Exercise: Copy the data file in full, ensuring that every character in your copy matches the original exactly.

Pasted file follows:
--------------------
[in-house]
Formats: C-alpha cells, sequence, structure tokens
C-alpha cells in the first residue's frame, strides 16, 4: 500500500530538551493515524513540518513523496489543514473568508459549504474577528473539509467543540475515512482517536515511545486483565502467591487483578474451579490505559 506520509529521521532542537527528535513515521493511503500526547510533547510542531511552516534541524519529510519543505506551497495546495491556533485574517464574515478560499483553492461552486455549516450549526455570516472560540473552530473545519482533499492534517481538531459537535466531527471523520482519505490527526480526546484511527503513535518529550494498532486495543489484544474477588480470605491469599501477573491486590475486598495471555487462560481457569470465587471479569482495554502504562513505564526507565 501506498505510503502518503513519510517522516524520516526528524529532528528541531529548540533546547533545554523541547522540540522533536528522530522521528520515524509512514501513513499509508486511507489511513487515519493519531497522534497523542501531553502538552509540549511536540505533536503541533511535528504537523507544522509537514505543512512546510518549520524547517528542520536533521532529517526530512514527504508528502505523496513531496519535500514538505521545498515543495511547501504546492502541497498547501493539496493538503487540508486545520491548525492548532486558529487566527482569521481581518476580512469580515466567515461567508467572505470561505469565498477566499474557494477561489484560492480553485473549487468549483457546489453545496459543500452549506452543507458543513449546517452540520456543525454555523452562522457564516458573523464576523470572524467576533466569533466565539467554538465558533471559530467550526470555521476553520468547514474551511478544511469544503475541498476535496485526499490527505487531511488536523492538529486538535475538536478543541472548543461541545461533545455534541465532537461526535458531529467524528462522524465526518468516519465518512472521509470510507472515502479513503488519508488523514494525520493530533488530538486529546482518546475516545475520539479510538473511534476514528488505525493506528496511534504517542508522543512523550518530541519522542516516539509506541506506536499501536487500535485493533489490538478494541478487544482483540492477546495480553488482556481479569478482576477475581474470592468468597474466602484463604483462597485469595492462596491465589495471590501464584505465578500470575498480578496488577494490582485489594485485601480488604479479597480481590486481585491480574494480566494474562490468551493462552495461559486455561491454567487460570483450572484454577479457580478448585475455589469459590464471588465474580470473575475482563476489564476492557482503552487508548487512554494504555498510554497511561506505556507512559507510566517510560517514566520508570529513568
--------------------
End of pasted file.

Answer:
[in-house]
Formats: C-alpha cells, sequence, structure tokens
C-alpha cells in the first residue's frame, strides 16, 4: 500500500530538551493515524513540518513523496489543514473568508459549504474577528473539509467543540475515512482517536515511545486483565502467591487483578474451579490505559 506520509529521521532542537527528535513515521493511503500526547510533547510542531511552516534541524519529510519543505506551497495546495491556533485574517464574515478560499483553492461552486455549516450549526455570516472560540473552530473545519482533499492534517481538531459537535466531527471523520482519505490527526480526546484511527503513535518529550494498532486495543489484544474477588480470605491469599501477573491486590475486598495471555487462560481457569470465587471479569482495554502504562513505564526507565 501506498505510503502518503513519510517522516524520516526528524529532528528541531529548540533546547533545554523541547522540540522533536528522530522521528520515524509512514501513513499509508486511507489511513487515519493519531497522534497523542501531553502538552509540549511536540505533536503541533511535528504537523507544522509537514505543512512546510518549520524547517528542520536533521532529517526530512514527504508528502505523496513531496519535500514538505521545498515543495511547501504546492502541497498547501493539496493538503487540508486545520491548525492548532486558529487566527482569521481581518476580512469580515466567515461567508467572505470561505469565498477566499474557494477561489484560492480553485473549487468549483457546489453545496459543500452549506452543507458543513449546517452540520456543525454555523452562522457564516458573523464576523470572524467576533466569533466565539467554538465558533471559530467550526470555521476553520468547514474551511478544511469544503475541498476535496485526499490527505487531511488536523492538529486538535475538536478543541472548543461541545461533545455534541465532537461526535458531529467524528462522524465526518468516519465518512472521509470510507472515502479513503488519508488523514494525520493530533488530538486529546482518546475516545475520539479510538473511534476514528488505525493506528496511534504517542508522543512523550518530541519522542516516539509506541506506536499501536487500535485493533489490538478494541478487544482483540492477546495480553488482556481479569478482576477475581474470592468468597474466602484463604483462597485469595492462596491465589495471590501464584505465578500470575498480578496488577494490582485489594485485601480488604479479597480481590486481585491480574494480566494474562490468551493462552495461559486455561491454567487460570483450572484454577479457580478448585475455589469459590464471588465474580470473575475482563476489564476492557482503552487508548487512554494504555498510554497511561506505556507512559507510566517510560517514566520508570529513568